“I would never eat one of those strawberries. Don’t you know what they spray on those?”

Her friend’s face fell.

“Oh, I don’t know. Do you think they spray these strawberries? They were grown locally…”

“Of course they do! Why do you think they look so perfect? My strawberries that I grow in my garden don’t look that perfect— believe me!”

Now, my mother grows strawberries. They are generally small. They might have a little hole from a bug. I get the woman’s point: Fruits and vegetables grown in our own gardens are best, but do not look so perfect. Observing this scene made me sad, though. Her friend was experiencing pure delight in her strawberry, in the late winter sun on a Sunday in Ojai. She was excited about the change in seasons and wanted to share with her friend. I believe that her friend’s refusal caused more harm than whatever pesticide might have been on that strawberry to make it “perfect.”

It made me think about the food dilemma that I face daily: I still struggle with eating meat. I love carnitas and do not know how to ask in Spanish at my favorite taqueria where they get their meat. I occasionally shop at chain grocery stores. I confess I had a white flour tortilla the other day rather than a whole-wheat or corn one. My coffee beans are not fair trade. But I try to be conscious and do my best. I remind myself that stress causes as much sickness as sick food. It can be overwhelming sometimes to eat consciously, but it is of dire importance. And I look to my friends for information as much as the latest media headlines.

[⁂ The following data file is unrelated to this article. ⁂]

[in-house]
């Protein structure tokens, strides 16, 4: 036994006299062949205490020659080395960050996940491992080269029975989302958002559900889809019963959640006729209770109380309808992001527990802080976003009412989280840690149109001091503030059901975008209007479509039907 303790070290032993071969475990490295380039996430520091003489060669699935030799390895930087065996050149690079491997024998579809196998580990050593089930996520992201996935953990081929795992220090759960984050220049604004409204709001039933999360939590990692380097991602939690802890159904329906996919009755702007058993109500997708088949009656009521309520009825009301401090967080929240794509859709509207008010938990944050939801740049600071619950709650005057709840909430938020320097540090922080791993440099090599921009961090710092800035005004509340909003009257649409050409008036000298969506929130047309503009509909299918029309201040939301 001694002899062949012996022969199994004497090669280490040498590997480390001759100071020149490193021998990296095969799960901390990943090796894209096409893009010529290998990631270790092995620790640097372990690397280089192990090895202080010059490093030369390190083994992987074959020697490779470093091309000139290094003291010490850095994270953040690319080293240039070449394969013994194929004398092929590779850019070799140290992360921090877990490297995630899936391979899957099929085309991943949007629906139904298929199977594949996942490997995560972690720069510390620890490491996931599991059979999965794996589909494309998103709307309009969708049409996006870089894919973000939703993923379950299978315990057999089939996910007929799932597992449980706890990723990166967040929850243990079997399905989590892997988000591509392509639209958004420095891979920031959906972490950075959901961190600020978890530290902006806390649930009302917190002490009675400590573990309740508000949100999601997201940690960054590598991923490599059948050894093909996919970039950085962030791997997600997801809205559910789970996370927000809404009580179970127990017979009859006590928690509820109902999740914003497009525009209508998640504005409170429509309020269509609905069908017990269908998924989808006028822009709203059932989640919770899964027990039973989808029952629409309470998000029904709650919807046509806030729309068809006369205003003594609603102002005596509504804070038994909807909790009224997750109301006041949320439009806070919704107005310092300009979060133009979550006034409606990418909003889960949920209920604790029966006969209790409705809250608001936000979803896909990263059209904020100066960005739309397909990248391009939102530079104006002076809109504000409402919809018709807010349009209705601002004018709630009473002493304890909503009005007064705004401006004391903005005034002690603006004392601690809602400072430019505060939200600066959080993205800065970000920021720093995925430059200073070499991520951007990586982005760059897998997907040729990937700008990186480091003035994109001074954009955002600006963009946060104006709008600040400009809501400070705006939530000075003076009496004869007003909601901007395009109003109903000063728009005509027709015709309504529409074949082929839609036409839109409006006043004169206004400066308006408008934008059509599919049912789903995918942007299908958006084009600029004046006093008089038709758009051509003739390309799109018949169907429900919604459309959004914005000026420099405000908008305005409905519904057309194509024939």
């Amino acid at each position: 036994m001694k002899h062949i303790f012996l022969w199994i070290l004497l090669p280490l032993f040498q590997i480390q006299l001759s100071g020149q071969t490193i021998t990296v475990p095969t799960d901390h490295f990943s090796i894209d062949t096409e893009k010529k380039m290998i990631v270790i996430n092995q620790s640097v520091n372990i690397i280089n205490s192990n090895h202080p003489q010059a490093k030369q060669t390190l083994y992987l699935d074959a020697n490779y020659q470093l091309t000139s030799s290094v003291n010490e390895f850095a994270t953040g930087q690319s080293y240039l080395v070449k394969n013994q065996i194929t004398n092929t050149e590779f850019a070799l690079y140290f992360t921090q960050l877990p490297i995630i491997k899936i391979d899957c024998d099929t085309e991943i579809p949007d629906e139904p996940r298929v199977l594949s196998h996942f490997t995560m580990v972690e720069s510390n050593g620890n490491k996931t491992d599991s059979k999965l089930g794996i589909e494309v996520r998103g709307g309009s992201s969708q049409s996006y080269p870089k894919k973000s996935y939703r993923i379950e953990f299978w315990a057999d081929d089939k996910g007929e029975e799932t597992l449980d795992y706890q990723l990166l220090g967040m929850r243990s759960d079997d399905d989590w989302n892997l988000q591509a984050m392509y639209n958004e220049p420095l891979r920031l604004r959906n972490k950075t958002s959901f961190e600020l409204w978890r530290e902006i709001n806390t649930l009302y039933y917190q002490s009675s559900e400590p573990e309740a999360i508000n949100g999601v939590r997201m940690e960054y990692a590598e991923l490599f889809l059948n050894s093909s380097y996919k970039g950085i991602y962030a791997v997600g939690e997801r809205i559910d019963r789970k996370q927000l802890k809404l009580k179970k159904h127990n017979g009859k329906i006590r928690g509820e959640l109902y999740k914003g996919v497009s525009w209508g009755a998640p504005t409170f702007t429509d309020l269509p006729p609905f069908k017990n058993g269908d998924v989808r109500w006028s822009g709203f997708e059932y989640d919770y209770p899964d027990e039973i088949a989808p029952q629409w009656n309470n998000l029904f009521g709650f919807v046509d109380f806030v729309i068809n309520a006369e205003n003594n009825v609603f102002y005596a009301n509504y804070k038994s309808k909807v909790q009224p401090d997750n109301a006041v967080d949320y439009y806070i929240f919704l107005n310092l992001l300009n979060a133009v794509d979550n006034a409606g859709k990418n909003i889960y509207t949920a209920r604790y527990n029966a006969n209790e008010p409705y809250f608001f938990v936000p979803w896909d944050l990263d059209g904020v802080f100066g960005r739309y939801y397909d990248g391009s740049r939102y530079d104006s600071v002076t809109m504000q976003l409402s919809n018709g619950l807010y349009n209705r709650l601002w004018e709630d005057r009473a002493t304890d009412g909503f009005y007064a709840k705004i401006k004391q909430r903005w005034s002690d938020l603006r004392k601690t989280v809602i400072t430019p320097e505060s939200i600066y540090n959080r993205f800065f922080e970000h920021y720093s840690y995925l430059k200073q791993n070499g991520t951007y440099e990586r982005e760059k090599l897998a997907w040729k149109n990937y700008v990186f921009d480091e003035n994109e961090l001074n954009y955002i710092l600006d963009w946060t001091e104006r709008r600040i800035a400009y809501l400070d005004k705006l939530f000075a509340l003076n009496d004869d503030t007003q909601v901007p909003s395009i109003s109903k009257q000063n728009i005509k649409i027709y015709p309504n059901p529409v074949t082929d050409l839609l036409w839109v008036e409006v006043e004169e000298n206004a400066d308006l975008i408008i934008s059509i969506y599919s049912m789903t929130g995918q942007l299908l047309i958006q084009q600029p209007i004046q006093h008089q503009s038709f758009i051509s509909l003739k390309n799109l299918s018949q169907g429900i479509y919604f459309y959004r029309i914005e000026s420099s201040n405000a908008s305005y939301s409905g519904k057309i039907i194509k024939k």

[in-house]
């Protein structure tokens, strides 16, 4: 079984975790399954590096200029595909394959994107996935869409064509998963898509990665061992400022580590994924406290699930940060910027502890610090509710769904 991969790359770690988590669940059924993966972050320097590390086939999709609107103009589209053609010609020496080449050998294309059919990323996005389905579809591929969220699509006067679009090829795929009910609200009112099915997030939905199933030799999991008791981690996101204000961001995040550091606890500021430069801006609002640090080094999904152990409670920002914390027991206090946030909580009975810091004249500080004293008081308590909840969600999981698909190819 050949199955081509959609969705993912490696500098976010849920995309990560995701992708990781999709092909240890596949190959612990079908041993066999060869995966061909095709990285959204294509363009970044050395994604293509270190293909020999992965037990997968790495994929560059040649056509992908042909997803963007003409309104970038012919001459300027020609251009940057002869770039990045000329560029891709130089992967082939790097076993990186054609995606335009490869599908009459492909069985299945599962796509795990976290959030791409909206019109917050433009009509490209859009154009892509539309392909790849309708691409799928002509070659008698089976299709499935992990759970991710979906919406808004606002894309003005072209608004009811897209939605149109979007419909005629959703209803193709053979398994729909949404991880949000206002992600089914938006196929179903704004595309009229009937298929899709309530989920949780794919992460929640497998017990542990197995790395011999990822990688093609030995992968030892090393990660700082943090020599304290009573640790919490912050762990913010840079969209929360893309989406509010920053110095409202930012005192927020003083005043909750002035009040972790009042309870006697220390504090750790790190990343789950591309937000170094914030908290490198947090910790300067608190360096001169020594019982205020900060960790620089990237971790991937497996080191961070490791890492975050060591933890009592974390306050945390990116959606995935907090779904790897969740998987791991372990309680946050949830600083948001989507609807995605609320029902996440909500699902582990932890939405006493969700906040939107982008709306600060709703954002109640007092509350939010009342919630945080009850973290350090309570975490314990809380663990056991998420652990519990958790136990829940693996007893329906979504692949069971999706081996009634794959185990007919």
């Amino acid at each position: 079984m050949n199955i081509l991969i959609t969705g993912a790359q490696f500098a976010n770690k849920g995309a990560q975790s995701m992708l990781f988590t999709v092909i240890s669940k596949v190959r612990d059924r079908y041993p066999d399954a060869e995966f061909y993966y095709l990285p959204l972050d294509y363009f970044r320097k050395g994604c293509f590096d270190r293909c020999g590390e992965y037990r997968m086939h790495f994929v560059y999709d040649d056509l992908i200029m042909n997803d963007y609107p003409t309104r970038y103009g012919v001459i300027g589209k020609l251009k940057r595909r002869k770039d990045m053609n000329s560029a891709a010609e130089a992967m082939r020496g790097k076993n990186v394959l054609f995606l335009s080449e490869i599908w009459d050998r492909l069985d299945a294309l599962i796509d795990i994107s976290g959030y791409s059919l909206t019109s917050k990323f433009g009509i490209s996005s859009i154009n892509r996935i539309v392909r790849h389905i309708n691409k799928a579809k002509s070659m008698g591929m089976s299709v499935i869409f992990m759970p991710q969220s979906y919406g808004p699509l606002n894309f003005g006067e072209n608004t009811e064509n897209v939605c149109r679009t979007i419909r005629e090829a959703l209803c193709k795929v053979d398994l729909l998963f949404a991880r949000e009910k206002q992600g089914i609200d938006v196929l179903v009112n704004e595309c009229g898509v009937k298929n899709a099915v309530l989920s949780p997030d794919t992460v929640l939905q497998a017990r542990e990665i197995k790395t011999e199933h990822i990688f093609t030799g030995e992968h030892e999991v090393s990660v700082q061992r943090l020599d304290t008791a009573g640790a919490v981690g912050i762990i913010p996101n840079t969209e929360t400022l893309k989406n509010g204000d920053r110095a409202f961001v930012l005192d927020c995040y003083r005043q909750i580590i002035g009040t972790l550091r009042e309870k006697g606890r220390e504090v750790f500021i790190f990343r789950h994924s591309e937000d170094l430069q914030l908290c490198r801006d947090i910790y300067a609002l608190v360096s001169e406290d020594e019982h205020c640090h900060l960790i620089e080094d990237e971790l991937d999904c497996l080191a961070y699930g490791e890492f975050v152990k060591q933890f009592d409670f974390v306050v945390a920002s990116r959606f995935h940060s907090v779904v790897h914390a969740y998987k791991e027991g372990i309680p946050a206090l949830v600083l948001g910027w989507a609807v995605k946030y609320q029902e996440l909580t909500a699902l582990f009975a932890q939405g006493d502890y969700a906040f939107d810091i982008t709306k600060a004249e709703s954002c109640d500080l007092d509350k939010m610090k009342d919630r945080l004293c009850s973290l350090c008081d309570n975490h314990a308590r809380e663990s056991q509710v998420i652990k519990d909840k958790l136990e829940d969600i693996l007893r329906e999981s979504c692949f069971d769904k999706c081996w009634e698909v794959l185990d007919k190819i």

We need to keep talking about food. In order to combat television commercials and gimmicks that try to convince us that mass-produced fast food is convenient, fun and tasty, we need to start talking amongst ourselves about the truth. Talking to friends and family about memories of homemade meals, or how good that corn tasted bought from a roadside stand, or that there is a new study celebrating how great citrus is for the skin, is the best way we can wage the battle to reclaim good food again.

Even though one of my Facebook friends announced that she no longer wants to hear about what her friends are having for breakfast all the time (“Don’t we have other things to talk about!!”), I do want to hear recipes, share memories and celebrate great meals with my friends. Let’s keep talking about food!

Ramona Bajema likes to eat food, but right now she really enjoys her morning cup of coffee. To the extent that she prepares it the night before in eager anticipation of the next day.